The equity in the collateral determines how sound that loan would be as an investment. The equity determines the loan’s security level. The higher the risk, the less the loan is worth to a note buyer. A good rule of thumb is: the less money one collects as a down payment, the less money the note is worth to a note buyer on the secondary market. The reason being a high loan-to-value (or LTV).
Just to clarify, a poor down payment is 0% to 9%, a decent down payment is 10% to 14%, a good down payment is 15% to 20%, a great down payment is 21%-30% and an excellent down payment is 31% or more.
The very next factor all note buyers look at is the borrower’s credit score (Equifax Score, Trans-Union Score, and Experian Score, also called a Tri-Merger).
Meanwhile, a poor credit score is 600 or lower, a decent score is 601 to 675, a good score is 676 to 720, a great score is 720 to 780 and an excellent score is 780 or higher.
Most note buyers will only go down to a 600 credit score whereas we will go as low as a 500 FICO Middle-Score. After the credit factor, the rest of the note’s calculation will really vary between the buyers.
Here at AX, our note purchase criteria will also included but not be limited to: the loan’s seasoning (payments received, payments owed), property location/ RE market trends, loan payment records, relationship between borrower and seller, loan’s performance, etc. To begin the note buying process online, click here for a free quote.
What Happens After a Mortgage is Sold?
When selling a note on the secondary market there two are perspectives that need to be addressed. The first is the perspective of the borrower, or the party making the mortgage payment. The second is the perspective of the new lender that is going to be receiving the monthly payments. Just to be clear, the borrower owns the property, and the lender owns the mortgage debt.
Let’s explore both.
The Loan Sale First things first. A lender loans money to a borrower to finance a property. Then the borrower has to make mortgage payments to the lender. The original lender decides to sell the loan to another lender for cash. The loan is sold from one lender to another. A mortgage or deed of trust assignment (depending on the state) is filed within public records and money exchanges hands between the original lender and new lender. The loan sale is complete, and the original lender is out of the picture. The new lender takes over.
The New Lender’s Perspective The new lender will typically send an “Introduction Letter” in the mail to the borrower letting them know that their debt has been sold. It will address that the borrower should start making payments to the new lender (where, when, and how).
The Borrower’s Perspective The borrower receives the “Introduction Letter” from the new lender. Now the borrower may be panicking, and they are saying to themselves “the lender is selling my mortgage and the terms are going to drastically change”.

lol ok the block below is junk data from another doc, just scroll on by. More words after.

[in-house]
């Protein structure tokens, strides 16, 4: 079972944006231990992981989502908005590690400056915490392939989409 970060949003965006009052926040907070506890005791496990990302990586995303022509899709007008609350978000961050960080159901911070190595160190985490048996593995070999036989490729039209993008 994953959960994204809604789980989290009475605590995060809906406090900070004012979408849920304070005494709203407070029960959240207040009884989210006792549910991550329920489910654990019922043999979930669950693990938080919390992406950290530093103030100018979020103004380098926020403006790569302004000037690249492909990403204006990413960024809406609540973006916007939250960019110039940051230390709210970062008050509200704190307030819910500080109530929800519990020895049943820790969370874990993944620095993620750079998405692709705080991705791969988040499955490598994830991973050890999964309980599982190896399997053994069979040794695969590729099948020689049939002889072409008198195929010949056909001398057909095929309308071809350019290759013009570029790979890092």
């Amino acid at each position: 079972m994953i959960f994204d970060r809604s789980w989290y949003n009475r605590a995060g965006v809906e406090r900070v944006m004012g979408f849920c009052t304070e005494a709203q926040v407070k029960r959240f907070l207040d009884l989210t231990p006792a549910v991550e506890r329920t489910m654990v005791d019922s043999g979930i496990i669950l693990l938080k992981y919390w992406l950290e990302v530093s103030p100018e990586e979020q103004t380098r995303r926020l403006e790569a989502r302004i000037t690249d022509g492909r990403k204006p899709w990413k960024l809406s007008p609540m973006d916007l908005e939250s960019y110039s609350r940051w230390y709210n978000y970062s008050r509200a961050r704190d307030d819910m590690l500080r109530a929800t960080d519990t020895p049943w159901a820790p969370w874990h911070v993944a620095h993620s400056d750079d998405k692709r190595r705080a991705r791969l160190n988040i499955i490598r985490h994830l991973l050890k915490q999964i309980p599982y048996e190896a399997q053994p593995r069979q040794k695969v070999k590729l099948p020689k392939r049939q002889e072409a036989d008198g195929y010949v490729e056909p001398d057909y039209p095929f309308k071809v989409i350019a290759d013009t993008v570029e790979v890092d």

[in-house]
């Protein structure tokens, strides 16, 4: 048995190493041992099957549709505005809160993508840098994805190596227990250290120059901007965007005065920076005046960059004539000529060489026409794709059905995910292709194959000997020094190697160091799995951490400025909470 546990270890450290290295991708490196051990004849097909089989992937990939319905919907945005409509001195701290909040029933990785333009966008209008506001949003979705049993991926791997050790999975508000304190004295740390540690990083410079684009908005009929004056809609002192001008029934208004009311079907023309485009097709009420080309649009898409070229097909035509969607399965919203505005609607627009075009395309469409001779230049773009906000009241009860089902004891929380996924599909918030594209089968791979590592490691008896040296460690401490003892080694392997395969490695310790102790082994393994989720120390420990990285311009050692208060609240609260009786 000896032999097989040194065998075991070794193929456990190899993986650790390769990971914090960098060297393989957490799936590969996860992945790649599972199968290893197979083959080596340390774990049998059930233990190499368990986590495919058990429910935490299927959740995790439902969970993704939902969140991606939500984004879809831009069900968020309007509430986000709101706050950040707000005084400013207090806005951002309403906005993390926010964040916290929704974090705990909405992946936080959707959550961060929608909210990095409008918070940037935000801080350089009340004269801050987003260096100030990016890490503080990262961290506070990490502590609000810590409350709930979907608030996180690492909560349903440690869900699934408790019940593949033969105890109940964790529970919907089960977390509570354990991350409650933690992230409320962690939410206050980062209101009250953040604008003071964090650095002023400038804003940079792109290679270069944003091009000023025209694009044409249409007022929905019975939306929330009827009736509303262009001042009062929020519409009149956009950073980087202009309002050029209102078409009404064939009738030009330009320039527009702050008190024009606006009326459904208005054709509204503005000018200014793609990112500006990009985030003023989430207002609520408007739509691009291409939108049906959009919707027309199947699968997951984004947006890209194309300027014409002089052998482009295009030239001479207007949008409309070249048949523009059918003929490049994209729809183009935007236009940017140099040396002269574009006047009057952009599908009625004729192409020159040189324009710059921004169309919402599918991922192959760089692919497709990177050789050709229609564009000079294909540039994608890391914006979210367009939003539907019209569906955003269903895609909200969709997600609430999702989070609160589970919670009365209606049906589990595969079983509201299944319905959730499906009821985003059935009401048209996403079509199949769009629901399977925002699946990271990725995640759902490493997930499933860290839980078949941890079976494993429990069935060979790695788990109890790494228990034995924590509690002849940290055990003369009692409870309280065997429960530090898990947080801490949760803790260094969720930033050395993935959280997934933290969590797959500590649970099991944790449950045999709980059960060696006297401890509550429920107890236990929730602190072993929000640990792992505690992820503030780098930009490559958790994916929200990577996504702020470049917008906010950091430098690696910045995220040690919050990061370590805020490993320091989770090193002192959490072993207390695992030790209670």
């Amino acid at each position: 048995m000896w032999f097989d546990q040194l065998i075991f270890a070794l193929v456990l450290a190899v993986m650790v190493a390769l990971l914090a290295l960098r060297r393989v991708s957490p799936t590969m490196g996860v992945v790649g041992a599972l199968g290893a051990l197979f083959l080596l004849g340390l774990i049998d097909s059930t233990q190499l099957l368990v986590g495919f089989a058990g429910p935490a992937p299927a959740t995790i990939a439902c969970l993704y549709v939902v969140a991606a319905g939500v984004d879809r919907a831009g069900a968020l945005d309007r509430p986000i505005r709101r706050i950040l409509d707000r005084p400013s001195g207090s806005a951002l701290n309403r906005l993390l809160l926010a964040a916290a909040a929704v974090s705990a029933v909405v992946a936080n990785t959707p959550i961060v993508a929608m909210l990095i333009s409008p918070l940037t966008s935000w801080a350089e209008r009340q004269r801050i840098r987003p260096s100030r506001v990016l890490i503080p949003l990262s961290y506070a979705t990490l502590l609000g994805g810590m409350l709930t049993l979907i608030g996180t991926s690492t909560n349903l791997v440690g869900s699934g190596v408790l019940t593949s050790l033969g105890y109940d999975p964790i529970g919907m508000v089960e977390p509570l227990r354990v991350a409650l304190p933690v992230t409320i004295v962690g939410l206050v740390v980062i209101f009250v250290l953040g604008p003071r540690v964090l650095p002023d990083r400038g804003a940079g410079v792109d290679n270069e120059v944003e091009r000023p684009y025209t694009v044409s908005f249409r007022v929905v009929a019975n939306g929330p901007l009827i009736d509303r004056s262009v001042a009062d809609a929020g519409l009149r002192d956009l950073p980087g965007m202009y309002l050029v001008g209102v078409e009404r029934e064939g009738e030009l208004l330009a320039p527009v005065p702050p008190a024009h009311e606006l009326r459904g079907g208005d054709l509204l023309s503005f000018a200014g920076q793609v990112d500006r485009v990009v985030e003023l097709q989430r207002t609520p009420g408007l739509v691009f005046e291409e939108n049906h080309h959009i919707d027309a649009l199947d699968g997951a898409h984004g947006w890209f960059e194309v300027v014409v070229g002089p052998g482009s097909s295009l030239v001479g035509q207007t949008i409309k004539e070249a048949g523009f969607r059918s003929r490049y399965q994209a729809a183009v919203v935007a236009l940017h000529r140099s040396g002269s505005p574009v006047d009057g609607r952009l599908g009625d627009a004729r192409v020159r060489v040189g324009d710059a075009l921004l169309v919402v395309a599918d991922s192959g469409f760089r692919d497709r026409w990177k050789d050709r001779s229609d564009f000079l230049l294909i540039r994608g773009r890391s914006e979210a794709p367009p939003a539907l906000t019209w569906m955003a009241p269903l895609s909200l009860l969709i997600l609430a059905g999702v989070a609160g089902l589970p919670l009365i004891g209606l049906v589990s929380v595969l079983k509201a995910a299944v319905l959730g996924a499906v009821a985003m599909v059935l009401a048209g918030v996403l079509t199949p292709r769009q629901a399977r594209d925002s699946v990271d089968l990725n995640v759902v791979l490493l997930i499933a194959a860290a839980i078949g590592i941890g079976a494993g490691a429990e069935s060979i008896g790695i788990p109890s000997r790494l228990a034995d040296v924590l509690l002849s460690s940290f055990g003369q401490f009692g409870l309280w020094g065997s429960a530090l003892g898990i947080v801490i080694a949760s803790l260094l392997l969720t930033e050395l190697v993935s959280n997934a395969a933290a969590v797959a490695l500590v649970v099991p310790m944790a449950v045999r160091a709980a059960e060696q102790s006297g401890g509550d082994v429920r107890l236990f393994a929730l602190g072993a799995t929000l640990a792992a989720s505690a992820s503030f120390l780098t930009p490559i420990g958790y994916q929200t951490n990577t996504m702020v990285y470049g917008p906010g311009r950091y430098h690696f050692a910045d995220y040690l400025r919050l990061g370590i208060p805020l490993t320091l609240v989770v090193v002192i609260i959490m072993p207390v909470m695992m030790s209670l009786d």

When a loan is sold from one lender to another, nothing changes for the borrower whatsoever other than where and how the borrower makes the mortgage payment. The new lender must adhere to the same exact terms and language in the original mortgage contract that was agreed upon. No lender can come in and change anything without all parties agreeing to the change. Nor, is that desired by the new lender. A lender usually buys a mortgage note because they typically are looking to simply collect the monthly payment as-is, because they like the loan structure.
Why Choose Us for Selling Mortgage Notes?
If you have sold your residential or commercial property and you or your client owner-financed the mortgage and you’re wondering how to sell mortgage notes, AX can offer a sound and painless exit strategy if you’re tired of acting as the bank.
AX is the fastest growing residential and commercial mortgage note buyer in the country today. We can fund the purchase of your mortgage note in as little as 15 business days. When it comes to selling a mortgage note on the secondary mortgage market, the chances of successfully reaching your financial goals and securing the highest payout become greatly increased when using the right direct mortgage note buyers and funding source. As one of the fastest-growing mortgage note buying companies, we pride ourselves on the absolute fastest turnaround to receiving cash for your mortgage note and the most aggressive offers on your asset.
If you have an existing promissory mortgage note that you want to sell now, simply contact us to get started today:
Tara Mastroeni is a real estate and personal finance writer. Her work has been published on websites such as Forbes Advisor, Business Insider, and The Motley Fool. See full bio.
Molly Corson is the Co-Founder and Operations Director at Amerinote Xchange. Molly's diversified background and experience lies in the areas marketing ad-tech, team-building, operations-management, sales and strategic relations management. Molly has a BA degree from Temple University. See full bio.
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Abby is the co-founder and Chief Acquisitions Officer. See full bio.